4.5 / 5 stars
- Chris Havercroft
Review #8 from babysue:
We instantly liked the sound of the home recorded tracks on this Australian double CD...but when we read the press release, well...we were completely and totally won over. The Jac is the solo project created by Joe Algeri who was previously in the band Jack & The Beanstalk and also recently worked on some collaborations with The Britannicas. After writing and recording music for many years, on this album Algeri decided to tear down the boundaries of creativity and just have fun making music. The result...eleven tracks that are playful, humorous, upbeat, and fun. These songs have the same playful quality that made the first few albums from The Young Fresh Fellows so appealing. In addition to the album itself, this package also includes a second disc of cover tunes. Nifty little package here from a man who has obviously rediscovered the joy of making music. Our favorite tracks include "I Play All The Instruments," "Persistent Man," "Romano The Dog," and "Faux Pas." Great lyrics.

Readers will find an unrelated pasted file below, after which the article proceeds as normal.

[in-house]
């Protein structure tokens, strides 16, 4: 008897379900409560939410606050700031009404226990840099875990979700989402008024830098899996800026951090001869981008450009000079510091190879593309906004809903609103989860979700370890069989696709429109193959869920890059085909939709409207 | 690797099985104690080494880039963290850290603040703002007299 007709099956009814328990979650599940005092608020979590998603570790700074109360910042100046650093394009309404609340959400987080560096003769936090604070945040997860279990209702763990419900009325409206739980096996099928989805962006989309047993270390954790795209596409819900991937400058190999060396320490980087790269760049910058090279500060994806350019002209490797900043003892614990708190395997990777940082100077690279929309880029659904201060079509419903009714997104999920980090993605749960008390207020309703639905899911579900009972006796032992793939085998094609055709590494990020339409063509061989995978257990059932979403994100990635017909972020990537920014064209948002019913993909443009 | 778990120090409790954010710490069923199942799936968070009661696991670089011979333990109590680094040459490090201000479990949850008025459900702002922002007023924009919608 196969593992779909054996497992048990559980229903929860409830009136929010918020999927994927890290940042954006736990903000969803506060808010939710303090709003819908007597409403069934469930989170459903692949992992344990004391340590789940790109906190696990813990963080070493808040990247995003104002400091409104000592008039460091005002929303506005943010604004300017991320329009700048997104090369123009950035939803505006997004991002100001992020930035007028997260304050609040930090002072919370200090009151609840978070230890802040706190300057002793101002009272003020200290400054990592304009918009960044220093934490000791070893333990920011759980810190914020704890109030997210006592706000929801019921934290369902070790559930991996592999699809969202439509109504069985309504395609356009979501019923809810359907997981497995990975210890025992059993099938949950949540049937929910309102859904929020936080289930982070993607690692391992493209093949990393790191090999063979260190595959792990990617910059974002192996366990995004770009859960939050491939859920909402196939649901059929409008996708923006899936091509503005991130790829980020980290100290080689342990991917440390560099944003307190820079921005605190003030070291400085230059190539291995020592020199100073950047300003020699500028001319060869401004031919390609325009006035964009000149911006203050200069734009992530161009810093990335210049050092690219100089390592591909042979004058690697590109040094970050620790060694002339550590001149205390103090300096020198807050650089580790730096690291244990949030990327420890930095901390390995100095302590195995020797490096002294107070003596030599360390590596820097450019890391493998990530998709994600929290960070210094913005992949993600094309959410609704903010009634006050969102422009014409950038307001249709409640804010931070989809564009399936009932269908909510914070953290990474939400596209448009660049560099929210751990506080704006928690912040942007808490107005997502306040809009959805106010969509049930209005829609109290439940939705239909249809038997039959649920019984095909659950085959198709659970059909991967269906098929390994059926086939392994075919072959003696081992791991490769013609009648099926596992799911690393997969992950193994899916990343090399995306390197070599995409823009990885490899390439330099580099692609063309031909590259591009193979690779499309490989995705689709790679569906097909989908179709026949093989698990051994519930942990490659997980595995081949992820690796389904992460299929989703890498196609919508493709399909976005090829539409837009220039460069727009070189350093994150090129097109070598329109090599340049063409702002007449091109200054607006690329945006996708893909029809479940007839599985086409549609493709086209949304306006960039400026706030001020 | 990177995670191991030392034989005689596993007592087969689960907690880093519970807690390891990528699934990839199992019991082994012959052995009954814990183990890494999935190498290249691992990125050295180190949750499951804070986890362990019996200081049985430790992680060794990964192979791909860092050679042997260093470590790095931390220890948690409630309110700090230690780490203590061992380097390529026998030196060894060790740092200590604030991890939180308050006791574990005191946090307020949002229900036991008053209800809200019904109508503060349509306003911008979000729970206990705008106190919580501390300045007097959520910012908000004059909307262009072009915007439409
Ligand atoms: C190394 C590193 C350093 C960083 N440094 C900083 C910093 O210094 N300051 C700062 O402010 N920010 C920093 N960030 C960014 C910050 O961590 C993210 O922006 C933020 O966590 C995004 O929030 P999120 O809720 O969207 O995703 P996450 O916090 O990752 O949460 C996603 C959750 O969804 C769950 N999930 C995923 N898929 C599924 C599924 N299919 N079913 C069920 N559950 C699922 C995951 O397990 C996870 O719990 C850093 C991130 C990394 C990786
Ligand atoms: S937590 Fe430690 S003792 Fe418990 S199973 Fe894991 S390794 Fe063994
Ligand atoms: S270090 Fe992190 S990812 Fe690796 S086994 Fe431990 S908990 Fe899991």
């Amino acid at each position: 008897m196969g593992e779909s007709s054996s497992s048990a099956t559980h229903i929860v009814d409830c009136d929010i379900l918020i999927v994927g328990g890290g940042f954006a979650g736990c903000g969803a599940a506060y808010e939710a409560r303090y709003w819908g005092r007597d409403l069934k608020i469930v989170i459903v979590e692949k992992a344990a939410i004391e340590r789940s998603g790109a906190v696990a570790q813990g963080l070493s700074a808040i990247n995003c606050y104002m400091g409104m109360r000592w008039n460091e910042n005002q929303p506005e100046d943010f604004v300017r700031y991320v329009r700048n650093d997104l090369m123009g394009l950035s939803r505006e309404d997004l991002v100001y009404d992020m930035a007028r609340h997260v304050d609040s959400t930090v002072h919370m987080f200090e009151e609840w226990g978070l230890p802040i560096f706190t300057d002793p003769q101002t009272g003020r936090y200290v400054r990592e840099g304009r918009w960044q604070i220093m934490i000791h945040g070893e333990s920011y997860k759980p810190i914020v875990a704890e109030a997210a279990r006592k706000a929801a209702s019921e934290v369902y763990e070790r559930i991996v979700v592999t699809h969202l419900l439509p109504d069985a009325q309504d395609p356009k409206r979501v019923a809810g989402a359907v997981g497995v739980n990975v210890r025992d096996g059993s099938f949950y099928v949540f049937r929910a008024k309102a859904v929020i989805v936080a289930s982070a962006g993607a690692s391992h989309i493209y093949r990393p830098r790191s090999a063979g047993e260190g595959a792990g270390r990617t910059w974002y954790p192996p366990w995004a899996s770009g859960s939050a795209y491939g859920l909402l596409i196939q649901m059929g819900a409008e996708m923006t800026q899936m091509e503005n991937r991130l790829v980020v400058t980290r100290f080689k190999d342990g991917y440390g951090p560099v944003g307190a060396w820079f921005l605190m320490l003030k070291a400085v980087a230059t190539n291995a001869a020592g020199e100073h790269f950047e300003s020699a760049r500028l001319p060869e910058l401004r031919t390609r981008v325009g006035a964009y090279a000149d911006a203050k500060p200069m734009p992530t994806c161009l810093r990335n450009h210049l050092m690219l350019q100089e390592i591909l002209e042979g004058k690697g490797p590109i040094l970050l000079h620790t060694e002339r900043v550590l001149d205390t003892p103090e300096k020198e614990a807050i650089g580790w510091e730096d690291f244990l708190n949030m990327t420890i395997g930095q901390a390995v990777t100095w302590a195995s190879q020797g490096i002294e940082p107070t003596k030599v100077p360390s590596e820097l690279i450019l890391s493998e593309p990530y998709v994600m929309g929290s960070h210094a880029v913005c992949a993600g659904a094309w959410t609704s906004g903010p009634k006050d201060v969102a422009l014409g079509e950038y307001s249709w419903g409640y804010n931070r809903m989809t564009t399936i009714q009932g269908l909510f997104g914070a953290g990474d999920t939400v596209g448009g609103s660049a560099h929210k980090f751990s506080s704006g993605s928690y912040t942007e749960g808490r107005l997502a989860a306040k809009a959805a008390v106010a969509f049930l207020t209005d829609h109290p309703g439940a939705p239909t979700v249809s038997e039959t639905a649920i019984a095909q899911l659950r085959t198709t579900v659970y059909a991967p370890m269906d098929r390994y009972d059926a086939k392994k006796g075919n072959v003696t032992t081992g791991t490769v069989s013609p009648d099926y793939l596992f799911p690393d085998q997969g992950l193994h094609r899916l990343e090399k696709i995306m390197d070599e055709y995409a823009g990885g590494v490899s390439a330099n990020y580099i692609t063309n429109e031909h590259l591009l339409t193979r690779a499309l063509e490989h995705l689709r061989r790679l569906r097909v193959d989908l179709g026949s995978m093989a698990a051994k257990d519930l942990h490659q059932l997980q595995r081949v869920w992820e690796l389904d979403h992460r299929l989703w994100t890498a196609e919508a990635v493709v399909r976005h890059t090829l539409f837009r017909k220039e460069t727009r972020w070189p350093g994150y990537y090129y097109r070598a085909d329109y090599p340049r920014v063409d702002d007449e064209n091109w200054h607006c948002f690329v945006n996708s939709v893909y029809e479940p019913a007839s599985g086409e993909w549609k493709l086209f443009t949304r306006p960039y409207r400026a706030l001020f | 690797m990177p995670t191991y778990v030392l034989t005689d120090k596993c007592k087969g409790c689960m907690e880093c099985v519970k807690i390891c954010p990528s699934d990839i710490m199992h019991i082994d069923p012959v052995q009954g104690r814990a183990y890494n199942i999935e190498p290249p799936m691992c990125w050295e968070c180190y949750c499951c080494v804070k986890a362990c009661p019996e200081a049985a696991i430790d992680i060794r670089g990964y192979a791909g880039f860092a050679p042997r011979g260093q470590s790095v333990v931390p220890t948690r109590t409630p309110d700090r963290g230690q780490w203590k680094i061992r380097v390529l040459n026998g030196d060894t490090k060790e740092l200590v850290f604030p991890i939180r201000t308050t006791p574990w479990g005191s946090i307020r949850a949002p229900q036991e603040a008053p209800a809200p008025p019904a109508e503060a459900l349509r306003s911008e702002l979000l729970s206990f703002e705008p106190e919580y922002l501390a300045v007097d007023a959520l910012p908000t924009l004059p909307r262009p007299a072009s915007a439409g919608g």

Review #7 extract from Shindig Happening! blog:
Eleven tracks of impure pop that always drift a little left of centre, Faux Pas kicks off with 'I Play All The Instruments' which should tell you straight away that Joe is having fun here and his mix of The Kinks, 70s British pop, new wave, Robyn Hitchcock and Todd Rundgren makes for one hell of a sweet album.
There’s backward masking, the odd tip of the hat to The Beatles, some great punk pop in 'Julie Got Angry' and 'Persistent Man', the pseudo silliness of 'I'’m A Glass Of Orange Juice' and then there’s 'Romano The Dog' which, despite its strong English 70s pop feel, reminded me of US band The Big Enjoyers (who also coincidentally owe more than a nod to the world of Rundgren and Utopia). Title track 'Faux Pas' finishes the album off in a swirl of keyboards while adding some crunch to the poptones, really digging in and maybe just hinting at a darker side to Joe.